Monday, January 14, 2008

Is it easy being green?

Oprah says it is. Last week I caught a rerun about Being Green and it did get me thinking, "What can I do? What can I change?" After about 10 different segments, though, I started to feel that it's not so easy, and that if I don't do everything they talked about I am letting the world down. Luckily my perspective has settled down after a few days, and I've been taking mental stock. I already have a few environmentally sound habits. I could try to pick up a few more.

One of Oprah's guests was Elizabeth Rogers, author of The Green Book: The Everyday Guide to Saving the Planet One Simple Step at a Time. Sometimes I'm a sucker for a good how-to guide, but not this one. I don't need the simple steps like using fewer paper napkins and refusing ATM receipts. True, I could do those, but I still need to do some glaring basics. I already know I should avoid styrofoam and use the back of printer paper. I know I'm late to the game and I'm proceeding in baby steps, but I think I can do a little more. Besides, there's plenty on the internet and that doesn't use paper like a book...

Here's my mental stock -

Already doing:
  • For big shopping trips I bring my own fabric tote bags. I've been doing this for years so it's second nature to grab a pile of them on my way out the door. The other advantage to using these is they hold more and have long handles. This is handy for hauling groceries across a parking lot, down several blocks, through a series of locked doors, and up several flights of stairs. I don't know what it is to park in a driveway (or garage, even!) right by my front door.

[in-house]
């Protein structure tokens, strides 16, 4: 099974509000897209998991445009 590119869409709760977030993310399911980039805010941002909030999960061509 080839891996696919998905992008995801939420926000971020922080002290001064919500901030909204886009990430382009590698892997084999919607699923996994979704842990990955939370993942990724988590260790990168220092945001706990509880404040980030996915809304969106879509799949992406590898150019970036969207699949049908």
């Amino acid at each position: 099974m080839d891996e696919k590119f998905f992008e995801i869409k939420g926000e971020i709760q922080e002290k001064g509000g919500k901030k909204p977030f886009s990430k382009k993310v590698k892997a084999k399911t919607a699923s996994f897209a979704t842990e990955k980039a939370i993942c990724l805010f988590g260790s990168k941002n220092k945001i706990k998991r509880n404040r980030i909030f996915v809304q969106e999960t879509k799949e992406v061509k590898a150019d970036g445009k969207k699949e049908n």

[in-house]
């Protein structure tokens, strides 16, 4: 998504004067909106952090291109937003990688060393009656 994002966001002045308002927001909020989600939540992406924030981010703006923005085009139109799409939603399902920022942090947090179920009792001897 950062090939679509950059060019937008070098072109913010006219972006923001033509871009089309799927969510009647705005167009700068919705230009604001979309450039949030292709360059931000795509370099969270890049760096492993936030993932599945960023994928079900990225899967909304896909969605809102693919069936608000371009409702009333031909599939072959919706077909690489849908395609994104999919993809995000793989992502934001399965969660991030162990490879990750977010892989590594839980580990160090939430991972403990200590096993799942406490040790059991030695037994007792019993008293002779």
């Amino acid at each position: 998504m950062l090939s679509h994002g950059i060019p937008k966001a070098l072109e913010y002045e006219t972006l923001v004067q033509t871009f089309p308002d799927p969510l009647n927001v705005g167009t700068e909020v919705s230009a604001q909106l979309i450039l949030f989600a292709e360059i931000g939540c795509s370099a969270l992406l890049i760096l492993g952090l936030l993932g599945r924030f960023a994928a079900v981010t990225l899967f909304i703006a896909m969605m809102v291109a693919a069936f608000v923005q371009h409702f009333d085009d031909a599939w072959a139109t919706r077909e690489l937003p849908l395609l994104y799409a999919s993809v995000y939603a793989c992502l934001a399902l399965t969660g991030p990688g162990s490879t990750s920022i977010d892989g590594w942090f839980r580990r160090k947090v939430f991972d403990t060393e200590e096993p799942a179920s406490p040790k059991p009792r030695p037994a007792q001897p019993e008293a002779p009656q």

• Recycle plastic, glass, paper and metal
  • Reuse ziploc and plastic shopping bags
  • Use refillable water bottle from home instead of buying bottled water
  • More as a consequence of our location and forced lifestyle than as any effort we're making, we use very little gas for the car, and walk or use public transportation for the most part. But hey, I can still claim we do that.
Ready to try:
  • Non-toxic household cleaners - I ordered Shaklee's Basic H2 Organic Super Cleaning Concentrate and some spray bottles. If I like the clean it produces I'm definitely willing to switch. We haven't had any problems with more mainstream chemical cleaners, but I know I'll feel better using non-toxic products, both for my family's health and the good of the environment.
  • Eco-friendly detergent - I still have 1/2 a bottle of Tide I'm going to use up, but then I'm willing to try a new natural detergent like Charlie's, Seventh Generation, Allen's, etc.
  • Non-chlorine diapers - I'm a Pampers fan myself but I just ordered a package of Seventh Generation non-chlorine diapers to try out. I found it leaked in the overnight trial but works great for daytime (shorter time span.) These are notably more expensive than other diapers, but I will continue to buy them when I can and maybe alternate with cheaper ones. Of course cloth diapers are the ultimate way to go green here, but I'm not quite there yet (at least not until I have my own washer/dryer.)
  • This is kind of a general one, but I'm ready to consciously buy more organic food and maybe even clothes. I know it can be better for my family and the environment, and I want to support organic growers. Again, weighing the cost, and keeping practical. But I am looking forward to living near a Whole Foods again!
  • Use fewer paper towels - I admit I use them a lot. But I've started more consciously keeping dish towels around the kitchen and on the table to wipe hands on, and old baby washcloths to clean faces and hands after meals.
Maybe someday:
  • Cloth diapers - I feel like this could be my ultimate green contribution to the environment, considering how many millions of diapers our family uses. And they have come a long way since even Hazel was born - they are very user friendly these days. I just can't face it until I've got my own laundry, but that is only 6 months away. I should also consider cloth wipes.
  • On Oprah's show, a family had their energy company come do an energy audit of their home, resulting in energy-saving suggestions like outlet gaskets, low-flow showerheads, and window weatherstripping. This seems like a great place to start conserving energy and energy bills...when I have a home.